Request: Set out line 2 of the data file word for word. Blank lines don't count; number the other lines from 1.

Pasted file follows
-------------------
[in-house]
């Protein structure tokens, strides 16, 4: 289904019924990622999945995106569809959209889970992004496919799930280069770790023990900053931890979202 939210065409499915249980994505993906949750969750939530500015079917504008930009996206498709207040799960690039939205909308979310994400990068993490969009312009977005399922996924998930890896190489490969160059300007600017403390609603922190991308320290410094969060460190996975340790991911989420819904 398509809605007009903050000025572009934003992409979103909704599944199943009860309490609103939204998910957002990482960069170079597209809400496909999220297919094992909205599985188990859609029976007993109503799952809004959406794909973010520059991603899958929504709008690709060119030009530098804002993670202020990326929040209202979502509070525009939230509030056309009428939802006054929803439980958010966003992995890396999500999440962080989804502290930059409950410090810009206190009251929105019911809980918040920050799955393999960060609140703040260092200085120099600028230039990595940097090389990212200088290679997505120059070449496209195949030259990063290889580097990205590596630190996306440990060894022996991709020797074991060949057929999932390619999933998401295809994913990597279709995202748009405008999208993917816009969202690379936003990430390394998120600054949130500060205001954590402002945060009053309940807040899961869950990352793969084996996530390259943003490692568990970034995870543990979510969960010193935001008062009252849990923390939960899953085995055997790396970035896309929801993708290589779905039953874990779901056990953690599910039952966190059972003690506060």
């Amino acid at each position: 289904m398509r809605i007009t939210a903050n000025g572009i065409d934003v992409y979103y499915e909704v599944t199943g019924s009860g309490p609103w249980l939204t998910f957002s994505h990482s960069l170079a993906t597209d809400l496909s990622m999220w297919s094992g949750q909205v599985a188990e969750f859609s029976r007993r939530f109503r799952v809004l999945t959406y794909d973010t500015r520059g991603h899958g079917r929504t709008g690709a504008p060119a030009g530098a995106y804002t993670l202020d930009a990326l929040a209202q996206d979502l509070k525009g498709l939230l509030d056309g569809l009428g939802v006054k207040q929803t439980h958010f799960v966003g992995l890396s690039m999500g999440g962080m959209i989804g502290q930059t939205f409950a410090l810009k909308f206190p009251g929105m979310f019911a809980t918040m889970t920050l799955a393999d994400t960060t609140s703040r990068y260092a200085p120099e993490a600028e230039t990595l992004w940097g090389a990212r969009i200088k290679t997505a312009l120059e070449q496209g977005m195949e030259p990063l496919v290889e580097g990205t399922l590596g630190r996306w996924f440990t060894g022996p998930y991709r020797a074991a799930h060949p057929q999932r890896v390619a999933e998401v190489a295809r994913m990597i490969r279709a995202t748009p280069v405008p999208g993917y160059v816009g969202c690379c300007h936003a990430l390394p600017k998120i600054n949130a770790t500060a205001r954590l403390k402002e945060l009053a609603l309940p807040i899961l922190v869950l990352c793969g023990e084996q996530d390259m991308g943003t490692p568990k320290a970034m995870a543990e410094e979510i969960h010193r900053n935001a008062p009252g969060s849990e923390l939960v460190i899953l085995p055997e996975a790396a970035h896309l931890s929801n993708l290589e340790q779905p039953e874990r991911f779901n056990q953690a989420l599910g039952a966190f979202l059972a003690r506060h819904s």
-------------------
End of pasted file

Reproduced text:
């Protein structure tokens, strides 16, 4: 289904019924990622999945995106569809959209889970992004496919799930280069770790023990900053931890979202 939210065409499915249980994505993906949750969750939530500015079917504008930009996206498709207040799960690039939205909308979310994400990068993490969009312009977005399922996924998930890896190489490969160059300007600017403390609603922190991308320290410094969060460190996975340790991911989420819904 398509809605007009903050000025572009934003992409979103909704599944199943009860309490609103939204998910957002990482960069170079597209809400496909999220297919094992909205599985188990859609029976007993109503799952809004959406794909973010520059991603899958929504709008690709060119030009530098804002993670202020990326929040209202979502509070525009939230509030056309009428939802006054929803439980958010966003992995890396999500999440962080989804502290930059409950410090810009206190009251929105019911809980918040920050799955393999960060609140703040260092200085120099600028230039990595940097090389990212200088290679997505120059070449496209195949030259990063290889580097990205590596630190996306440990060894022996991709020797074991060949057929999932390619999933998401295809994913990597279709995202748009405008999208993917816009969202690379936003990430390394998120600054949130500060205001954590402002945060009053309940807040899961869950990352793969084996996530390259943003490692568990970034995870543990979510969960010193935001008062009252849990923390939960899953085995055997790396970035896309929801993708290589779905039953874990779901056990953690599910039952966190059972003690506060």